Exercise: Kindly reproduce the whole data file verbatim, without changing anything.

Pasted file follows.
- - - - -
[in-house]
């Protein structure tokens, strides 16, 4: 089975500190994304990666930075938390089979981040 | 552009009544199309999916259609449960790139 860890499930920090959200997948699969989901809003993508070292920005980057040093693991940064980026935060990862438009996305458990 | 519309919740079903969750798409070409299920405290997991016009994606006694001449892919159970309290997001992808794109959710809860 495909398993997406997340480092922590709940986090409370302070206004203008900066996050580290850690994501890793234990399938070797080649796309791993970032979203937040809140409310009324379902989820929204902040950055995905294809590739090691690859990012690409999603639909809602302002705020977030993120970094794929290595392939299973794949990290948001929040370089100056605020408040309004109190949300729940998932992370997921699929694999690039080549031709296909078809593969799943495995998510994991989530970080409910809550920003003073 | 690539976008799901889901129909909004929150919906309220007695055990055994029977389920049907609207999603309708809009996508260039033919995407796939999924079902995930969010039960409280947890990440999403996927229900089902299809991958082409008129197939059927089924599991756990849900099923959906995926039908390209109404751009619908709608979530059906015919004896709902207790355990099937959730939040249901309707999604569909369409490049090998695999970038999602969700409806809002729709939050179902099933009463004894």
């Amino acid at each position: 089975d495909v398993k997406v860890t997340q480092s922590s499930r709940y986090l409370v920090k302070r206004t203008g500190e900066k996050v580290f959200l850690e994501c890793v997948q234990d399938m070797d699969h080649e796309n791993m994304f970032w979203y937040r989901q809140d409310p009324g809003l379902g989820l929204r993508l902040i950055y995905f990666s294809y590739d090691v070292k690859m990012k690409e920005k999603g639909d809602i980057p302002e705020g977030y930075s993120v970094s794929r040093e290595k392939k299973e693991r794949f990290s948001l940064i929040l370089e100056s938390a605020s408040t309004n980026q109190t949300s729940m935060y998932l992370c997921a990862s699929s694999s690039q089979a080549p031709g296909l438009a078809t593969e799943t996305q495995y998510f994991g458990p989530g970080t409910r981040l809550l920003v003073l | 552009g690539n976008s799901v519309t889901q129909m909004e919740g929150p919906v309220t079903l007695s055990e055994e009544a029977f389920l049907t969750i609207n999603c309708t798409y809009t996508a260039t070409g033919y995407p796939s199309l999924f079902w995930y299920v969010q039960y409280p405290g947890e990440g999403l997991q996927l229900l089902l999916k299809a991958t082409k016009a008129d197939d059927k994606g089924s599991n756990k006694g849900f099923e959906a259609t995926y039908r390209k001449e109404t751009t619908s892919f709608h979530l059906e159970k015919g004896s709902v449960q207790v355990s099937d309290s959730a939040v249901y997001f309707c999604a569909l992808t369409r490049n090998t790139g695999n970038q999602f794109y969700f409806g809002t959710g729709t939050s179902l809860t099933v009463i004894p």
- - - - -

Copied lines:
[in-house]
């Protein structure tokens, strides 16, 4: 089975500190994304990666930075938390089979981040 | 552009009544199309999916259609449960790139 860890499930920090959200997948699969989901809003993508070292920005980057040093693991940064980026935060990862438009996305458990 | 519309919740079903969750798409070409299920405290997991016009994606006694001449892919159970309290997001992808794109959710809860 495909398993997406997340480092922590709940986090409370302070206004203008900066996050580290850690994501890793234990399938070797080649796309791993970032979203937040809140409310009324379902989820929204902040950055995905294809590739090691690859990012690409999603639909809602302002705020977030993120970094794929290595392939299973794949990290948001929040370089100056605020408040309004109190949300729940998932992370997921699929694999690039080549031709296909078809593969799943495995998510994991989530970080409910809550920003003073 | 690539976008799901889901129909909004929150919906309220007695055990055994029977389920049907609207999603309708809009996508260039033919995407796939999924079902995930969010039960409280947890990440999403996927229900089902299809991958082409008129197939059927089924599991756990849900099923959906995926039908390209109404751009619908709608979530059906015919004896709902207790355990099937959730939040249901309707999604569909369409490049090998695999970038999602969700409806809002729709939050179902099933009463004894």
């Amino acid at each position: 089975d495909v398993k997406v860890t997340q480092s922590s499930r709940y986090l409370v920090k302070r206004t203008g500190e900066k996050v580290f959200l850690e994501c890793v997948q234990d399938m070797d699969h080649e796309n791993m994304f970032w979203y937040r989901q809140d409310p009324g809003l379902g989820l929204r993508l902040i950055y995905f990666s294809y590739d090691v070292k690859m990012k690409e920005k999603g639909d809602i980057p302002e705020g977030y930075s993120v970094s794929r040093e290595k392939k299973e693991r794949f990290s948001l940064i929040l370089e100056s938390a605020s408040t309004n980026q109190t949300s729940m935060y998932l992370c997921a990862s699929s694999s690039q089979a080549p031709g296909l438009a078809t593969e799943t996305q495995y998510f994991g458990p989530g970080t409910r981040l809550l920003v003073l | 552009g690539n976008s799901v519309t889901q129909m909004e919740g929150p919906v309220t079903l007695s055990e055994e009544a029977f389920l049907t969750i609207n999603c309708t798409y809009t996508a260039t070409g033919y995407p796939s199309l999924f079902w995930y299920v969010q039960y409280p405290g947890e990440g999403l997991q996927l229900l089902l999916k299809a991958t082409k016009a008129d197939d059927k994606g089924s599991n756990k006694g849900f099923e959906a259609t995926y039908r390209k001449e109404t751009t619908s892919f709608h979530l059906e159970k015919g004896s709902v449960q207790v355990s099937d309290s959730a939040v249901y997001f309707c999604a569909l992808t369409r490049n090998t790139g695999n970038q999602f794109y969700f409806g809002t959710g729709t939050s179902l809860t099933v009463i004894p």